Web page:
Bring Back Our Girls!: Morgan State Protests Nigerian Kidnapping

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On April 14, 234 Nigerian school girls were kidnapped from Chibok School by an Islamist militant group called Boko Haram. Founded in 2002, Boko Haram means “Western education is sinful,” this group of people have a strong opposition to anything western because they think western perspectives is corrupting Muslims.

Boko Haram, sometimes referred to as the “Nigerian Taliban” has had a history of violent behavior from bombing military headquarters, freeing prisoners, and bombings at colleges in northern Nigeria.

The 234 girls were kidnapped from their school dorms at night and were allegedly sold as brides to Islamist militants for 2,000 Naira which is approximately $12. Parents are frustrated with the little involvement of the Nigerian government.

Relatives of the missing girls have released statements saying they want the government to use every mean possible to find their children.

“I think that this issue is all too common in African countries. I also think that it isn’t enough unbiased knowledge being dispersed through mass media” says Edward Musa, a junior at Morgan State University.

There has been growing support from celebrities, parents and college students to find the missing girls. Pictures with the hashtag, #BringBackOurGirls have been seen all over social media from the First Lady Michelle Obama to sororities and fraternities.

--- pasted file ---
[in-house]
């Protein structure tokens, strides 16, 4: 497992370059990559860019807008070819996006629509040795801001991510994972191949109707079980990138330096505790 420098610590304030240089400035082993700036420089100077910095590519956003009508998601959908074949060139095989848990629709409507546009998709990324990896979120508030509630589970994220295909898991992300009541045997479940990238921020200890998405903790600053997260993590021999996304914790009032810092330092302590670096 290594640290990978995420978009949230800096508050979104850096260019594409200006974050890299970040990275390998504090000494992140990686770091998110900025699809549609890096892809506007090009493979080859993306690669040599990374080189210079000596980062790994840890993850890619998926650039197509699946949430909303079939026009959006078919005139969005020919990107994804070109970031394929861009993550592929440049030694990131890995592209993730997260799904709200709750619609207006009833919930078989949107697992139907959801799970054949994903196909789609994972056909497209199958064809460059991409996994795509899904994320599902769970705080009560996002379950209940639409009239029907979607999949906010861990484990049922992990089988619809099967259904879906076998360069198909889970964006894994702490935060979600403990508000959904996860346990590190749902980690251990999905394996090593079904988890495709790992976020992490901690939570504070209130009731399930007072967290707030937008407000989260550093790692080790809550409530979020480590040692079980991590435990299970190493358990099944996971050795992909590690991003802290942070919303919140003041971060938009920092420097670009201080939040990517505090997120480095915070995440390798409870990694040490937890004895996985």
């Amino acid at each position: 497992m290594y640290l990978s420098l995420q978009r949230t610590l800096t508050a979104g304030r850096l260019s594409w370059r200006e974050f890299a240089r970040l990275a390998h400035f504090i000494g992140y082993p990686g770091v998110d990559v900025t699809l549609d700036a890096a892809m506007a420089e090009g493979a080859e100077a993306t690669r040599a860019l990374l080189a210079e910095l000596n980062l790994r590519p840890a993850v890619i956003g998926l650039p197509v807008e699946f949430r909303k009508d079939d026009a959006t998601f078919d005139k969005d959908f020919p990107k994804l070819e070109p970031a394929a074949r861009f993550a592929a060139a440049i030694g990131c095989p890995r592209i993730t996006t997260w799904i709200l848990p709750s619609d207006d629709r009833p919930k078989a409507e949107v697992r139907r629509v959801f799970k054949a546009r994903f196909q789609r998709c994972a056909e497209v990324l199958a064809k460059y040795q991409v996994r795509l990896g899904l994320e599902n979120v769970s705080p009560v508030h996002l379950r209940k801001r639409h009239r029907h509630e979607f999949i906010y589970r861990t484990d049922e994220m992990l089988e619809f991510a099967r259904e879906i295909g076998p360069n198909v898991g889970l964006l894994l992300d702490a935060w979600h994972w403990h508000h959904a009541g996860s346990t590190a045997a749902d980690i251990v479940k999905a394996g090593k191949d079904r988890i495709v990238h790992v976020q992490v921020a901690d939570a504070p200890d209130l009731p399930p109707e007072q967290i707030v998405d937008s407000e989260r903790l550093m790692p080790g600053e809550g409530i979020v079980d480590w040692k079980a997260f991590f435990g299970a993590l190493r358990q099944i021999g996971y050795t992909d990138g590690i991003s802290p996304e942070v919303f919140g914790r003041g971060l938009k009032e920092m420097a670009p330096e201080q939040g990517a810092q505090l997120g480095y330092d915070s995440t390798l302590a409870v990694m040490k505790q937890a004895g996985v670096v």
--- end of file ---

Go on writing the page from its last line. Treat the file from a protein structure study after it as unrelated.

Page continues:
On May 7th at 12pm Students, faculty, and local news stations gathered in the academic quad and held a rally to spread the awareness of the kidnapping in Nigeria. During the rally a poem was recited by Tashauna Lee, and brief speeches from Chinedu Nworkeafor and Olakunle Fakiyesi, a member of the MSU Nigerian Alumni Association. At the end of the rally red, white, and black balloons were released into the sky to symbolize the 234 girls being freed from the kidnapping. Christine Atakora, who participated in the rally says, “This event was moving, informing, and heart-warming to know that everyone genuinely cares about a serious matter”

“I am happy that the rally happened. It shows that Morgan cares and that we can put apart our differences and stand-up for something bigger than us.” says Junior Class President-Elect Esther Aribilola. She goes on to say “Any of those girls could have easily been us. This hits close to home for me because I am Nigerian and it could’ve been me or my cousins.”

If you want to find a way to be involved or stay informed on the kidnapping go to Facebook.com and like the Bring Back Our Girls page. This page has information about the kidnapping, ways to spread awareness, and has open discussions with other people from other countries, states, and cities.